• Tori Lewis


What are drug residues?

When you give an animal a medication, the drug usually travels throughout the animal’s body and may stay there for some time. The portion of the drug that remains in the animal’s body after the drug has served its intended purpose is called the drug residue.

The Federal Drug Administration (FDA) and the U.S. Department of Agriculture (USDA) have regulations regarding drug residues in farm animals, or the products from farm animals, marketed for food. All 4-H members who own animals must follow these regulations.

What harm comes from drug residues?

Drug residues in an animal’s system could be passed on to humans if the human consumes that animal’s meat or products (like eggs or milk) from that animal before the residues have cleared its body.

What should you know and do about drug residues?

Each feed or drug manufactured for animal use must carry a label. The label will tell you exactly what the product contains and how to administer or feed it. If there is a danger that some of the product given will remain in the animal’s system as a residue for any length of time, the instructions will include a withdrawal time. Withdrawal time means the length of time the animal must have been off the product for all residues to have worked their way through and out of the animal’s body.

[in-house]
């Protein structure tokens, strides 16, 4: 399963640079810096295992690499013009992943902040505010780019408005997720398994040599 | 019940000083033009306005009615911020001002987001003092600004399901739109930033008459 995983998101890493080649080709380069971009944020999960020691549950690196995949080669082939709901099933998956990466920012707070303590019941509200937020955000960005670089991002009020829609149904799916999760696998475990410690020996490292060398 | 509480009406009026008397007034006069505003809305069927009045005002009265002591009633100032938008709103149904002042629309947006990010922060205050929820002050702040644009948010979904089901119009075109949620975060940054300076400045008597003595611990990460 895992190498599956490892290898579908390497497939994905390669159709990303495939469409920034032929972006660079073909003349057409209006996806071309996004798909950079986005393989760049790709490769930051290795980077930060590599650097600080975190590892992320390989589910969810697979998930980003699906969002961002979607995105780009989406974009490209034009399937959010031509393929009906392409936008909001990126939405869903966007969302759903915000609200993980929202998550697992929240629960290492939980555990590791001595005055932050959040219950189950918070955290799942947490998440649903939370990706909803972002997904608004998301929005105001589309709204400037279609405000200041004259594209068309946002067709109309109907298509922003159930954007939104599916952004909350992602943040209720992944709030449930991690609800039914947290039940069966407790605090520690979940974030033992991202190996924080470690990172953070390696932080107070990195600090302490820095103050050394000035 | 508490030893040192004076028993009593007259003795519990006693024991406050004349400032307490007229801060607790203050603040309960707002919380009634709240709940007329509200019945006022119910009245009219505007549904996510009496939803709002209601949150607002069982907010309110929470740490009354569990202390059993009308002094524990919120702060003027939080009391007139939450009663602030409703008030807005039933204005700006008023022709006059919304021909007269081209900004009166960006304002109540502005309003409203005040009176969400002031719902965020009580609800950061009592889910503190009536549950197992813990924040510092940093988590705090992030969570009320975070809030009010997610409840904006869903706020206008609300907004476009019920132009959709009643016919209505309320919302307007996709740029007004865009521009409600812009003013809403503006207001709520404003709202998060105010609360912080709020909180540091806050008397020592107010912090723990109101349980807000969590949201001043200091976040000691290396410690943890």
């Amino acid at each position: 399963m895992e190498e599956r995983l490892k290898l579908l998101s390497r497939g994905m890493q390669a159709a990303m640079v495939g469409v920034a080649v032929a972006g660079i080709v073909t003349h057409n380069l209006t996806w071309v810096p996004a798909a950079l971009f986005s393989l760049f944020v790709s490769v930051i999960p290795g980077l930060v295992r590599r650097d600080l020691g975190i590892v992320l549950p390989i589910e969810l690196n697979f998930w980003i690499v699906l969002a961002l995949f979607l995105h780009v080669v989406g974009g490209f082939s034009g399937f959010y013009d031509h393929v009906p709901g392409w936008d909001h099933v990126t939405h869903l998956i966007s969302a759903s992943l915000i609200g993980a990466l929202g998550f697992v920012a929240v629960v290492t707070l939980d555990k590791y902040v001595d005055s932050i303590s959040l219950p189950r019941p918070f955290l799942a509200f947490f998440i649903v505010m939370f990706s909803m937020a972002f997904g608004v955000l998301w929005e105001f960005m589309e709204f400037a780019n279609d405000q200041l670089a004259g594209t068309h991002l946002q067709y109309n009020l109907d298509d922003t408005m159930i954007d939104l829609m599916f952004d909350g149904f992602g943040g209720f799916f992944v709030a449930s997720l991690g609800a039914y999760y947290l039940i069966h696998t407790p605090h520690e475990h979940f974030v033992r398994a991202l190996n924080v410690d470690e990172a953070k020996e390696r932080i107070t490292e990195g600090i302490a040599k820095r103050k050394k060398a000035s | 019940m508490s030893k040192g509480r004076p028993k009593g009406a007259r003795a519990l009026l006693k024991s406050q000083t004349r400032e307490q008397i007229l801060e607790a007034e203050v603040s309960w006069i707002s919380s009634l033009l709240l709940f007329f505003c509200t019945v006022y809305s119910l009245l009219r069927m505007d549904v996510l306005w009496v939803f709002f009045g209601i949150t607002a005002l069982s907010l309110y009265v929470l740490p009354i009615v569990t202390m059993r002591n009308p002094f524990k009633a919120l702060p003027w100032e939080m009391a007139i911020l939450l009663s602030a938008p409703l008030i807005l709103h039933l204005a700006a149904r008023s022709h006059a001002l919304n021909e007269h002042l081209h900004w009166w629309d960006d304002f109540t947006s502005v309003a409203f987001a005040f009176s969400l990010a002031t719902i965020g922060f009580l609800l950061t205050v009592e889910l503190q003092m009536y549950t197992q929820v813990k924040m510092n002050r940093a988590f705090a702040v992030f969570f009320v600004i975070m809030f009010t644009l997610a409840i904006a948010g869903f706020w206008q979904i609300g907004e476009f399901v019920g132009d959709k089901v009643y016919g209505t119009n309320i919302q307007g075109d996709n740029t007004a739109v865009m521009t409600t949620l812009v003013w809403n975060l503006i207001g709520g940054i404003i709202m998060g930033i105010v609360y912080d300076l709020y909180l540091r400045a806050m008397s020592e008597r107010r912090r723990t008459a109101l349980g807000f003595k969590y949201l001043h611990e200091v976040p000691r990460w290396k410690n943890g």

If you adhere to all stated withdrawal times before marketing or consuming the animal’s meat or any products (such as milk or eggs), you will help keep the human food supply safe.

As a responsible animal owner you should use the following guidelines:

*Know exactly what you are giving your animal at all times. *Follow label directions and withdrawal times. *Use only FDA approved drugs, chemicals and feed additives. *Consult with your veterinarian if you have any questions regarding withdrawal times for any drugs he/she might administer. *Keep good records on each animal, including treatment dates and medications or medicated feeds used. *Plan ahead. If you are going to market an animal, make sure the animal is residue free. This includes preparing ahead for 4-H auction sales. *Be Aware of Drug Residues *Properly store medications in a clean dry, enclosed area away from feed. *Consult your veterinarian if you have any questions. *Remember, feed, worming medications, antibiotics, growth stimulants, or other animal prod- ucts might be involved.

Read the label!

Study various labels from wormers, antibiotics, medicated feed and other products. Identify cor- rect dosages and withdrawal times. Have a veterinarian talk to your 4-H club or your family about animal medications and health supplies. Practice good animal health management; prepare a place at home for safe storage of animal medical supplies. Begin a recordkeeping process that will help you avoid the problem of drug residues.

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